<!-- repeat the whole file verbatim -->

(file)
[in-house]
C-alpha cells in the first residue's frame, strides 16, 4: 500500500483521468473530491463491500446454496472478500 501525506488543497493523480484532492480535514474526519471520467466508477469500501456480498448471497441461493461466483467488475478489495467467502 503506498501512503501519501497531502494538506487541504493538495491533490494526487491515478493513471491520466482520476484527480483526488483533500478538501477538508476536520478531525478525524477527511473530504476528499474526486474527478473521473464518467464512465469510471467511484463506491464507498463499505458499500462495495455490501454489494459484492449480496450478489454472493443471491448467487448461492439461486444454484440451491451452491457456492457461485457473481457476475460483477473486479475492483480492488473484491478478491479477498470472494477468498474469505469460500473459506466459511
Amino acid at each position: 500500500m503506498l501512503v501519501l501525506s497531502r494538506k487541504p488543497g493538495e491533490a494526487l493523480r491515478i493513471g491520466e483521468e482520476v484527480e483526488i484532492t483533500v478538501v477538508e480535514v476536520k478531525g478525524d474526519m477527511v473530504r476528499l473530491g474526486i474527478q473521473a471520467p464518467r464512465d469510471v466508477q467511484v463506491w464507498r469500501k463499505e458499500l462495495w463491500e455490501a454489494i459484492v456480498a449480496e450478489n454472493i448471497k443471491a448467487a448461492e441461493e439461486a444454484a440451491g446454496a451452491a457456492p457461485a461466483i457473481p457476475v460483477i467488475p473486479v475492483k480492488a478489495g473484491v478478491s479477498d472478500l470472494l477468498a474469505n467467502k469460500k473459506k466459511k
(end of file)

[in-house]
C-alpha cells in the first residue's frame, strides 16, 4: 500500500483521468473530491463491500446454496472478500 501525506488543497493523480484532492480535514474526519471520467466508477469500501456480498448471497441461493461466483467488475478489495467467502 503506498501512503501519501497531502494538506487541504493538495491533490494526487491515478493513471491520466482520476484527480483526488483533500478538501477538508476536520478531525478525524477527511473530504476528499474526486474527478473521473464518467464512465469510471467511484463506491464507498463499505458499500462495495455490501454489494459484492449480496450478489454472493443471491448467487448461492439461486444454484440451491451452491457456492457461485457473481457476475460483477473486479475492483480492488473484491478478491479477498470472494477468498474469505469460500473459506466459511
Amino acid at each position: 500500500m503506498l501512503v501519501l501525506s497531502r494538506k487541504p488543497g493538495e491533490a494526487l493523480r491515478i493513471g491520466e483521468e482520476v484527480e483526488i484532492t483533500v478538501v477538508e480535514v476536520k478531525g478525524d474526519m477527511v473530504r476528499l473530491g474526486i474527478q473521473a471520467p464518467r464512465d469510471v466508477q467511484v463506491w464507498r469500501k463499505e458499500l462495495w463491500e455490501a454489494i459484492v456480498a449480496e450478489n454472493i448471497k443471491a448467487a448461492e441461493e439461486a444454484a440451491g446454496a451452491a457456492p457461485a461466483i457473481p457476475v460483477i467488475p473486479v475492483k480492488a478489495g473484491v478478491s479477498d472478500l470472494l477468498a474469505n467467502k469460500k473459506k466459511k